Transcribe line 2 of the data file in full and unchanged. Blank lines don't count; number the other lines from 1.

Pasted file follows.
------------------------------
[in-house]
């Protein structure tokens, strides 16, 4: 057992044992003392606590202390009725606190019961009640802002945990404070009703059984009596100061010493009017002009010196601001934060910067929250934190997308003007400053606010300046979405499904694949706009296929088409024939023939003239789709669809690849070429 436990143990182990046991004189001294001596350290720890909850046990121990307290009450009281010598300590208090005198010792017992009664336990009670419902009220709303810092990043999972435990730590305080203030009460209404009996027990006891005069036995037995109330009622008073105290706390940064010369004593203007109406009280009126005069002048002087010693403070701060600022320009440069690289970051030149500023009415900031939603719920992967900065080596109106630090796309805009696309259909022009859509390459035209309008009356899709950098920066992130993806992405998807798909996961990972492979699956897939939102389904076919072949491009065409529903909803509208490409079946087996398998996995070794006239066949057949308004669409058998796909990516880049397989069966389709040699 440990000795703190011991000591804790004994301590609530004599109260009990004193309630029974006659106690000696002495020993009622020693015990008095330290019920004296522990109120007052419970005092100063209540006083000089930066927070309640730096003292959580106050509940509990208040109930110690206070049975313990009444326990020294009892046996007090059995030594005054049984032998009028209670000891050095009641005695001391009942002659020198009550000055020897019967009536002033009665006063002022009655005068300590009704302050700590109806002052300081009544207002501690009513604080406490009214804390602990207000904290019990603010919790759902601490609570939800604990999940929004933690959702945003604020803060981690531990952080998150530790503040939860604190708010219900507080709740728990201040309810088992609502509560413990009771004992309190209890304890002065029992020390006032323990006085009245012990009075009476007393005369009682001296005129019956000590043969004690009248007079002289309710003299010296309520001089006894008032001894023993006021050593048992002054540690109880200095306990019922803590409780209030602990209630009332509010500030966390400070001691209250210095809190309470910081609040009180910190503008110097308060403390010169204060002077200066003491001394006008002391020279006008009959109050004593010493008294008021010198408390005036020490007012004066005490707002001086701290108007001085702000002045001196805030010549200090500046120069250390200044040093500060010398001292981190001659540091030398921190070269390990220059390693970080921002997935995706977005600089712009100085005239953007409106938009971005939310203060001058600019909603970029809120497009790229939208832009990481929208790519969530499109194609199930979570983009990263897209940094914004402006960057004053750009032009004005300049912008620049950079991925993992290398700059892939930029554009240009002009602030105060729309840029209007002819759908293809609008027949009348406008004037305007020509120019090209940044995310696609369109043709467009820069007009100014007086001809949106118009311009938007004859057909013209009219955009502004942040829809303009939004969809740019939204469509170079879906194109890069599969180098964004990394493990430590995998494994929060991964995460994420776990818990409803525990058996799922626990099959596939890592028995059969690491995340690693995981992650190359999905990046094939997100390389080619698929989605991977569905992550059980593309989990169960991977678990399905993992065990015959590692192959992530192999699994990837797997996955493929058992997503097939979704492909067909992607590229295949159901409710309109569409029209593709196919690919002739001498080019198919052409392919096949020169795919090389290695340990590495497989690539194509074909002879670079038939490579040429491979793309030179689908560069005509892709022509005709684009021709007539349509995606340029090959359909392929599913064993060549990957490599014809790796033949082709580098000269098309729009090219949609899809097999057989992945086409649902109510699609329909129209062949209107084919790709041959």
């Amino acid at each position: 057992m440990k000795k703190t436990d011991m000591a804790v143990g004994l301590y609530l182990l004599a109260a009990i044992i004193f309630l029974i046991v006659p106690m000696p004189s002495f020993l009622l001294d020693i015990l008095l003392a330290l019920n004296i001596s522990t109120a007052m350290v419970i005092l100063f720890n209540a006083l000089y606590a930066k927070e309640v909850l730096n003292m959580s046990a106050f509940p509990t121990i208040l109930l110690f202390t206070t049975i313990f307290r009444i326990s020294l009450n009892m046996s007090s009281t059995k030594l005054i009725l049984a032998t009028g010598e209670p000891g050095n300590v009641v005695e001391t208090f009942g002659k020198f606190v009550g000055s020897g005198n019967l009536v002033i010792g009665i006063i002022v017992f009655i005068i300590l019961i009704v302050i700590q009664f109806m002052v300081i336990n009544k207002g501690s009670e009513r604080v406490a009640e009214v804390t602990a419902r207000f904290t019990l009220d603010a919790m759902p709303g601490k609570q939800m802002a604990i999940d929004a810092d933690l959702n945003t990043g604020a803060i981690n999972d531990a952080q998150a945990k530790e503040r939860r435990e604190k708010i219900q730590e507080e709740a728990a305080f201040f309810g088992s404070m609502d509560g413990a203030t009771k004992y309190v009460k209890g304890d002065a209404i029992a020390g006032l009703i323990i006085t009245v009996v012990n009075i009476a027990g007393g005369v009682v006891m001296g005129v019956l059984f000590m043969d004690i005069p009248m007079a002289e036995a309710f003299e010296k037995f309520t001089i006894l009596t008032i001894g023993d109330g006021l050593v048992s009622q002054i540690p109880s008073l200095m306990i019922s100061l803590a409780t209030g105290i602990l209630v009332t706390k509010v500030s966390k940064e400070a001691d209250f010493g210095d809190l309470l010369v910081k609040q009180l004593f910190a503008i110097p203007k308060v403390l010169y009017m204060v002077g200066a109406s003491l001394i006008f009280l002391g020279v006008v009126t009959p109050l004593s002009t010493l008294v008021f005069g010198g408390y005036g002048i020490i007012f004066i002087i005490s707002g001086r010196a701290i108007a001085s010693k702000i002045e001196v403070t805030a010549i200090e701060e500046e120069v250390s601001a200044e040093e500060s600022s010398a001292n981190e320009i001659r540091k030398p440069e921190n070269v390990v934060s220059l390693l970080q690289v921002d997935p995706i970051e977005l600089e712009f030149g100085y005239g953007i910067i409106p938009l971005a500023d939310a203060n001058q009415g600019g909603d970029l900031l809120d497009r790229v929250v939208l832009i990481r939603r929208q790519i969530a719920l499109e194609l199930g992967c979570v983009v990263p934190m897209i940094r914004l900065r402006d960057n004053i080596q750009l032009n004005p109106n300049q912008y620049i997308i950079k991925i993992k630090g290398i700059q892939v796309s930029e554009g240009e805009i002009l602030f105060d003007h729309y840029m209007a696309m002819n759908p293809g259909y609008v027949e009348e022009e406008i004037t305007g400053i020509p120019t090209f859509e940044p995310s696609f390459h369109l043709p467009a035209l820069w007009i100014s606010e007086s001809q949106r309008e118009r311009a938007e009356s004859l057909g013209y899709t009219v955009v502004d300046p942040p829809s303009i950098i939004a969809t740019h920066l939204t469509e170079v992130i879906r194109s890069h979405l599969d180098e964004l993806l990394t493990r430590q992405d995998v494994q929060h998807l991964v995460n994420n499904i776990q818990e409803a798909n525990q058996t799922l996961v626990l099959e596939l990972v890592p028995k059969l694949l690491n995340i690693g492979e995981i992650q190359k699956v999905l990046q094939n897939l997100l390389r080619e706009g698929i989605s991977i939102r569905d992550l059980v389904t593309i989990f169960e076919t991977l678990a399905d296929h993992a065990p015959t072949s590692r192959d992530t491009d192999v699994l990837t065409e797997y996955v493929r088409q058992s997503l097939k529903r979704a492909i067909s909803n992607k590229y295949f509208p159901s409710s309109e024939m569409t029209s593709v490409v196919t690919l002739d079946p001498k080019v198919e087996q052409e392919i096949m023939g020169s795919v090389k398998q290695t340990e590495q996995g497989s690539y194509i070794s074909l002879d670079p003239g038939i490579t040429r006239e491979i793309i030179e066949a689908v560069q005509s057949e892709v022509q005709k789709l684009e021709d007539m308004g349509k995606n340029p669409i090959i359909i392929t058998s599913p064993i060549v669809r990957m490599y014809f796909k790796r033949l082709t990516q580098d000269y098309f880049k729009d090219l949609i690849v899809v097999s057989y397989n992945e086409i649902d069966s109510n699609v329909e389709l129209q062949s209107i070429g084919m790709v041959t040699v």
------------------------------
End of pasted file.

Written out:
């Protein structure tokens, strides 16, 4: 057992044992003392606590202390009725606190019961009640802002945990404070009703059984009596100061010493009017002009010196601001934060910067929250934190997308003007400053606010300046979405499904694949706009296929088409024939023939003239789709669809690849070429 436990143990182990046991004189001294001596350290720890909850046990121990307290009450009281010598300590208090005198010792017992009664336990009670419902009220709303810092990043999972435990730590305080203030009460209404009996027990006891005069036995037995109330009622008073105290706390940064010369004593203007109406009280009126005069002048002087010693403070701060600022320009440069690289970051030149500023009415900031939603719920992967900065080596109106630090796309805009696309259909022009859509390459035209309008009356899709950098920066992130993806992405998807798909996961990972492979699956897939939102389904076919072949491009065409529903909803509208490409079946087996398998996995070794006239066949057949308004669409058998796909990516880049397989069966389709040699 440990000795703190011991000591804790004994301590609530004599109260009990004193309630029974006659106690000696002495020993009622020693015990008095330290019920004296522990109120007052419970005092100063209540006083000089930066927070309640730096003292959580106050509940509990208040109930110690206070049975313990009444326990020294009892046996007090059995030594005054049984032998009028209670000891050095009641005695001391009942002659020198009550000055020897019967009536002033009665006063002022009655005068300590009704302050700590109806002052300081009544207002501690009513604080406490009214804390602990207000904290019990603010919790759902601490609570939800604990999940929004933690959702945003604020803060981690531990952080998150530790503040939860604190708010219900507080709740728990201040309810088992609502509560413990009771004992309190209890304890002065029992020390006032323990006085009245012990009075009476007393005369009682001296005129019956000590043969004690009248007079002289309710003299010296309520001089006894008032001894023993006021050593048992002054540690109880200095306990019922803590409780209030602990209630009332509010500030966390400070001691209250210095809190309470910081609040009180910190503008110097308060403390010169204060002077200066003491001394006008002391020279006008009959109050004593010493008294008021010198408390005036020490007012004066005490707002001086701290108007001085702000002045001196805030010549200090500046120069250390200044040093500060010398001292981190001659540091030398921190070269390990220059390693970080921002997935995706977005600089712009100085005239953007409106938009971005939310203060001058600019909603970029809120497009790229939208832009990481929208790519969530499109194609199930979570983009990263897209940094914004402006960057004053750009032009004005300049912008620049950079991925993992290398700059892939930029554009240009002009602030105060729309840029209007002819759908293809609008027949009348406008004037305007020509120019090209940044995310696609369109043709467009820069007009100014007086001809949106118009311009938007004859057909013209009219955009502004942040829809303009939004969809740019939204469509170079879906194109890069599969180098964004990394493990430590995998494994929060991964995460994420776990818990409803525990058996799922626990099959596939890592028995059969690491995340690693995981992650190359999905990046094939997100390389080619698929989605991977569905992550059980593309989990169960991977678990399905993992065990015959590692192959992530192999699994990837797997996955493929058992997503097939979704492909067909992607590229295949159901409710309109569409029209593709196919690919002739001498080019198919052409392919096949020169795919090389290695340990590495497989690539194509074909002879670079038939490579040429491979793309030179689908560069005509892709022509005709684009021709007539349509995606340029090959359909392929599913064993060549990957490599014809790796033949082709580098000269098309729009090219949609899809097999057989992945086409649902109510699609329909129209062949209107084919790709041959």